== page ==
Chocolate O’Brian: An Interview
Warning Scenesters: Hanging out with Chocolate O’Brian might cause you to be yourself. Scary, I know, imagine finally being able to let go of your front. Whether you are in their production studio or at one of their shows (which are rare) you can’t help but feel at home. That doesn’t mean you can walk around el buffo with a bowl of Fruity Pebbles in your hands…sick-o. It means that dancing uncontrollably (like when you’re alone in front of the mirror) and being real (like when you’re around your family) is always encouraged.
Maybe Chocolate O’Brian’s peace of mind comes from years of music industry experience…calloused and desensitized to the big machine. Or maybe using a MTV Moon Man as a paperweight eases the nerves. It could also be the roster of bands on their resume: No Doubt, Green Day and Les Claypool to name a few. Whatever it is, the duo: Stephen Bradley and Dave Tweedie, are using that wisdom to show us how to get REAL. “We’re serious about what we do, but we’re not serious about who we are,” says Bradley. “Find a way to be different, even if it’s just a little bit. Be a little different but have enough substance and then rock that shit.”
Owl: What the hell is a Chocolate O’Brian?
Stephen: We couldn’t settle on something that was meaningless enough, yet meaningful enough. That’s the whole thing with a band name, you want it to be insignificant but you also want it to represent you. When I thought of it, I was on tour in Ireland and it was some off the cuff shit.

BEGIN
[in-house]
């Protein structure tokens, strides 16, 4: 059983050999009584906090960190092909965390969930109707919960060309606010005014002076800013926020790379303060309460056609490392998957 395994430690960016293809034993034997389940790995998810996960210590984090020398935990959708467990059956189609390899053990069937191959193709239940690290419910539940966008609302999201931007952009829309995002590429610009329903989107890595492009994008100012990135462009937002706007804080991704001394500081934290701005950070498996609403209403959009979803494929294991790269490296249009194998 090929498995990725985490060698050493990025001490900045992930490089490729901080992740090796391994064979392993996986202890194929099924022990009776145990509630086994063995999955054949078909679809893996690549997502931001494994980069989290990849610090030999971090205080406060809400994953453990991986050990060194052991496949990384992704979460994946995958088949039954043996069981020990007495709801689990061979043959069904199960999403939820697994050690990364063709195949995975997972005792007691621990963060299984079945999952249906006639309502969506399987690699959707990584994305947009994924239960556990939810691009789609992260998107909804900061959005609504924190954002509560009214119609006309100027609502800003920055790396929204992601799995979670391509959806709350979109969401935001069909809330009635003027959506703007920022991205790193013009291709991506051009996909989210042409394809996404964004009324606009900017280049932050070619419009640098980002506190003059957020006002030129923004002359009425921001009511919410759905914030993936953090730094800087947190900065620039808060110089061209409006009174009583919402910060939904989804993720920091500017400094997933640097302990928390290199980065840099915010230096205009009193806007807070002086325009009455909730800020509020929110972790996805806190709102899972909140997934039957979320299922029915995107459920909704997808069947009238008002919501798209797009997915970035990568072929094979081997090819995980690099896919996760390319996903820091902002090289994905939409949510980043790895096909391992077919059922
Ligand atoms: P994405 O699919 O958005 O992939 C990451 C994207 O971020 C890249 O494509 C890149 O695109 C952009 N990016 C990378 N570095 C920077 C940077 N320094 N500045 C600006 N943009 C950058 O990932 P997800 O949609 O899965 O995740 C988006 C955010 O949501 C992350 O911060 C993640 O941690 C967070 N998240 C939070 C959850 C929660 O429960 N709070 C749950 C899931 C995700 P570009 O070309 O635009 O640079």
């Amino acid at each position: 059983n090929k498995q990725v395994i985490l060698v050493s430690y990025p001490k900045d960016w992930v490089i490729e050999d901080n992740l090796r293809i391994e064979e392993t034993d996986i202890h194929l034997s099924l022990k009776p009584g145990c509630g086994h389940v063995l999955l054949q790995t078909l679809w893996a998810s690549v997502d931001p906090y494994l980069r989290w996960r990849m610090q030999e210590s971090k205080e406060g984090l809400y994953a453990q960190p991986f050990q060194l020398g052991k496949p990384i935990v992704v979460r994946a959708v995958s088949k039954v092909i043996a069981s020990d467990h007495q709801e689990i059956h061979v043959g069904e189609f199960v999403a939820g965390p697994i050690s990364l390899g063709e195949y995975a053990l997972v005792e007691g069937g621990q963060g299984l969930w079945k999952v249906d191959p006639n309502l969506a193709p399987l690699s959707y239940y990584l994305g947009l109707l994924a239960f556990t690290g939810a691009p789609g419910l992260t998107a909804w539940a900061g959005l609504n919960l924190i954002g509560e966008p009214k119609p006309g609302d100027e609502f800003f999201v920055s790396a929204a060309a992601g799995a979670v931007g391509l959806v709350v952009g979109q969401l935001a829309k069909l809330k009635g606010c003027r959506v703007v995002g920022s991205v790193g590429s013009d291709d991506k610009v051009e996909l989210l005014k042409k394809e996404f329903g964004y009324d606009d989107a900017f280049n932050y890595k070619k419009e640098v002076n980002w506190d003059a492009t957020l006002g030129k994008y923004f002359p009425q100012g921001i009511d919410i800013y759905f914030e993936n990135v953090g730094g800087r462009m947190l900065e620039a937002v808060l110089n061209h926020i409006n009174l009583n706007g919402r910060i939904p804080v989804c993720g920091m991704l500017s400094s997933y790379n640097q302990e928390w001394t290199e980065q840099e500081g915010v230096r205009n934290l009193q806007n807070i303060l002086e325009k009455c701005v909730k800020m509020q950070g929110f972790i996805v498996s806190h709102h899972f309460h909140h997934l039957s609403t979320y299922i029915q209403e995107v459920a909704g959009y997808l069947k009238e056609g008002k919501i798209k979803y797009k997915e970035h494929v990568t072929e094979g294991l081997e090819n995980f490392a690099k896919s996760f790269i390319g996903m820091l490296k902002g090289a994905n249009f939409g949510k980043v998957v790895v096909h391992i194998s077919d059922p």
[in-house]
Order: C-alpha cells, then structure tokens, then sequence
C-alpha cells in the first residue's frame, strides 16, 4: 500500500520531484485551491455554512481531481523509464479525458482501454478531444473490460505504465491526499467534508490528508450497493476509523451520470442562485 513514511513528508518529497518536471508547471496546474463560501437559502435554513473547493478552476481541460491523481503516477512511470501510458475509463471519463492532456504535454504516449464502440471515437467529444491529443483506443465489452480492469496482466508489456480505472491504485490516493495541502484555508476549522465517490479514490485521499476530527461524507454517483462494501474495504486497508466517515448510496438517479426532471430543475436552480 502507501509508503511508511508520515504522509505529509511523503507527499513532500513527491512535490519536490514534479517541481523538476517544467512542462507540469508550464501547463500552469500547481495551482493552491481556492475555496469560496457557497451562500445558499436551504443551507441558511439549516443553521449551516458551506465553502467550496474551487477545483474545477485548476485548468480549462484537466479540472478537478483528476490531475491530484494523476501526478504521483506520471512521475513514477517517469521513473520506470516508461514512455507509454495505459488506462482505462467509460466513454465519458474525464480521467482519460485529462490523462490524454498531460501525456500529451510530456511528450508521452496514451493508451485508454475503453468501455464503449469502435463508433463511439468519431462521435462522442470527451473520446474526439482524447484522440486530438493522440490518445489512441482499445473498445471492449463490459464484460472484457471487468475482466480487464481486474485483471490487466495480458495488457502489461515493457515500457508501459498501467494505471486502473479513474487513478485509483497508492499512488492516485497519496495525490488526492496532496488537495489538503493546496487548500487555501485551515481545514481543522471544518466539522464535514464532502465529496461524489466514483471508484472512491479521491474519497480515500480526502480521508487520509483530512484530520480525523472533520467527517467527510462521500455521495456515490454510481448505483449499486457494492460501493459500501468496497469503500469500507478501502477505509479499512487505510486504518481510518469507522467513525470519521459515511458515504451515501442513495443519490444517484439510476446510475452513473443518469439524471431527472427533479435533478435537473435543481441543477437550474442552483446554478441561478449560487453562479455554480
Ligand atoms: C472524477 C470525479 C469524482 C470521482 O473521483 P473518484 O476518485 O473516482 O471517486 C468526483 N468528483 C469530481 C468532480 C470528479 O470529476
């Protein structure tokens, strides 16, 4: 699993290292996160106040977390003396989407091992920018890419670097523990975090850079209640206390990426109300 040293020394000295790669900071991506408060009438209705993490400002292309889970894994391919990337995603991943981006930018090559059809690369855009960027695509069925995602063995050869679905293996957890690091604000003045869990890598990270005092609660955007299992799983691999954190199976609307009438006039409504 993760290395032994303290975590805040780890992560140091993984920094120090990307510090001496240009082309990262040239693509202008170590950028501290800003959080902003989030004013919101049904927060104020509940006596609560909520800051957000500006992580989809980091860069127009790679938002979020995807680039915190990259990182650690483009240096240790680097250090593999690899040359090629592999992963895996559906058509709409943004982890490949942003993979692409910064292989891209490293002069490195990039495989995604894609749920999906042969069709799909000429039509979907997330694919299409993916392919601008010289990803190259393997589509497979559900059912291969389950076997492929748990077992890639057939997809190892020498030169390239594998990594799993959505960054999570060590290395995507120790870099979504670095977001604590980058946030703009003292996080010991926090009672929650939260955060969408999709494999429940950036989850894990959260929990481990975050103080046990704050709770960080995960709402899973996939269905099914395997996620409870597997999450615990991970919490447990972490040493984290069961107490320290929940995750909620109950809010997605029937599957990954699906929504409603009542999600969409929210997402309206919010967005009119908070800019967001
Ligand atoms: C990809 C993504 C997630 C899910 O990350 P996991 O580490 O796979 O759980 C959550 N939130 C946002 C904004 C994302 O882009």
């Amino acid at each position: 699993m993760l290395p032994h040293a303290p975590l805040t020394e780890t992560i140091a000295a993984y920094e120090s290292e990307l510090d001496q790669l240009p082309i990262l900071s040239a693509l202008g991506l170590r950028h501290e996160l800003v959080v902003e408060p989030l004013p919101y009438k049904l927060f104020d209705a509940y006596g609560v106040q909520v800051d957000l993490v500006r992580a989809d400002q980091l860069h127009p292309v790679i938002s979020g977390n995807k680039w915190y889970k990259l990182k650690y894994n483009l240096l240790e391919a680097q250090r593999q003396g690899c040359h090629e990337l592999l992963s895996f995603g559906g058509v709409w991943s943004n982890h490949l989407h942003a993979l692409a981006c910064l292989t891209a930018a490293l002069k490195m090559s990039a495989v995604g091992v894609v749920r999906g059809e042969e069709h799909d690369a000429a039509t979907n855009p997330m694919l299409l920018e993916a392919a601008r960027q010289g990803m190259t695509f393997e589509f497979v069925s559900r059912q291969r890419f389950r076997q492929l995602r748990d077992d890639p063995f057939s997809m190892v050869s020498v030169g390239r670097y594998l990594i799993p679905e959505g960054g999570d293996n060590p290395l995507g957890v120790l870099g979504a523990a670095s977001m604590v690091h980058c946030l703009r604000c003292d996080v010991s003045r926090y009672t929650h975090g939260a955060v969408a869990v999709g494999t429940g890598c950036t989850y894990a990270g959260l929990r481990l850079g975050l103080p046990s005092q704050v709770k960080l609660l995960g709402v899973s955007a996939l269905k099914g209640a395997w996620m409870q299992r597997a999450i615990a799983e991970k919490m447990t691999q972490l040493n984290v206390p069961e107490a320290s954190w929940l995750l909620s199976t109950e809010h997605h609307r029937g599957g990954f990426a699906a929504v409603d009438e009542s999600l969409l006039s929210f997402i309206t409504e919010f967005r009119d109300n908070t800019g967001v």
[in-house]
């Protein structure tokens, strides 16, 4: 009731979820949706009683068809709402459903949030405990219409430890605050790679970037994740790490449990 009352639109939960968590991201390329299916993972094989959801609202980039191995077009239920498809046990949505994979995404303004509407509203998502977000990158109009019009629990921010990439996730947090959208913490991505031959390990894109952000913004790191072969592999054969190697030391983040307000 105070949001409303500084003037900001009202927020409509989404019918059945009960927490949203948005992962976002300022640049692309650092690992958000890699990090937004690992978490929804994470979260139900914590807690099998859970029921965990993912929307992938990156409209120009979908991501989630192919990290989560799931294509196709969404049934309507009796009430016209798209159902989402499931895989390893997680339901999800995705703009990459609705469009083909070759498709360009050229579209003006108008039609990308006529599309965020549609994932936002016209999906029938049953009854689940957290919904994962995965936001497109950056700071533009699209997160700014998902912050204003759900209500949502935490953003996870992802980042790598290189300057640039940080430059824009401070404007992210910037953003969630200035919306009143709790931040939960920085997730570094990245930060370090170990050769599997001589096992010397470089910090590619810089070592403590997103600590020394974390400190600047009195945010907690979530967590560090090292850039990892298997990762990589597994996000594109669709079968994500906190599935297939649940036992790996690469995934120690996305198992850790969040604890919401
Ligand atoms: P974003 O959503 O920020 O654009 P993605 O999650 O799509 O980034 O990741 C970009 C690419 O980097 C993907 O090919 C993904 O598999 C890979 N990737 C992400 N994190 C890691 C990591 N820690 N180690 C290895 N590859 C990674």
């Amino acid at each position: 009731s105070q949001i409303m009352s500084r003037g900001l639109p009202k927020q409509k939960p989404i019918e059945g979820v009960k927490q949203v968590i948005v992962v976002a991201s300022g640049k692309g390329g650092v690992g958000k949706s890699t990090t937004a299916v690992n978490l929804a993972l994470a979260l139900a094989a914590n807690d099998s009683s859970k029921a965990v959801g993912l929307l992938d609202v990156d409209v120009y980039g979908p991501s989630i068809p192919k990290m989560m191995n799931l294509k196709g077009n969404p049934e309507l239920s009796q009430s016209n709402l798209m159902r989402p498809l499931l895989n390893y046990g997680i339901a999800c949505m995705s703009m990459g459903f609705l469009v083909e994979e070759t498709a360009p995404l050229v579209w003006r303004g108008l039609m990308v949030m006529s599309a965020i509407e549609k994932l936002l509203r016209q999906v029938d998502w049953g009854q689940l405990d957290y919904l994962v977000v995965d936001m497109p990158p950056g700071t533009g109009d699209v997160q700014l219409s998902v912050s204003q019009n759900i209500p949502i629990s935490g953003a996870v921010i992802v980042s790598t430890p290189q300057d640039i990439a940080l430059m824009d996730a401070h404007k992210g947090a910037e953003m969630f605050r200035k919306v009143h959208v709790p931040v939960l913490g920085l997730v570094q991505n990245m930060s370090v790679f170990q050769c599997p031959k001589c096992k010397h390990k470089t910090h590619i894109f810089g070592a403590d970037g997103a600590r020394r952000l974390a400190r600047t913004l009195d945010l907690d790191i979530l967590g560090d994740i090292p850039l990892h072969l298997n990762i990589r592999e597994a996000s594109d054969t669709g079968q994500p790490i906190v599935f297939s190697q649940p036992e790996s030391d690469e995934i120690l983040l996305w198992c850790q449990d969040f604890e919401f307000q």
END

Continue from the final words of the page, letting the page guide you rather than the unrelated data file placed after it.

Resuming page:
How important is it to have fun?
Dave: When we first hooked up I was really in that serious musician hole. Stephen was way more lighthearted and reminded me how fun it was when I first started playing…back when it was all about getting with your buddies and having a good time.
Who would you like to cover at a show?
S: Hall and Oates, they were super pop. Most bands these days think themselves too cool to play some shit like that. I think that would be kind of punk to do that because nobody else would. I would say the same thing for Huey Lewis and the News.
How do you feel about the Bay Area music scene?
D: For me the music scene here has always been great. I’ve been around long enough to see scenes come and go. This place is like anyplace else, it’s what you make of it.
What makes producing and performing similar?
S: At the end of the day the challenge is to be able to make the opportunities for yourself. If you’re a band, you’ll play a bunch of shows, develop a following and tour. Hopefully people will start to recognize you. As producers, you want to produce an artist that gets recognition and people are like, “Who produced that album?” Either way you have to do something where people will notice you.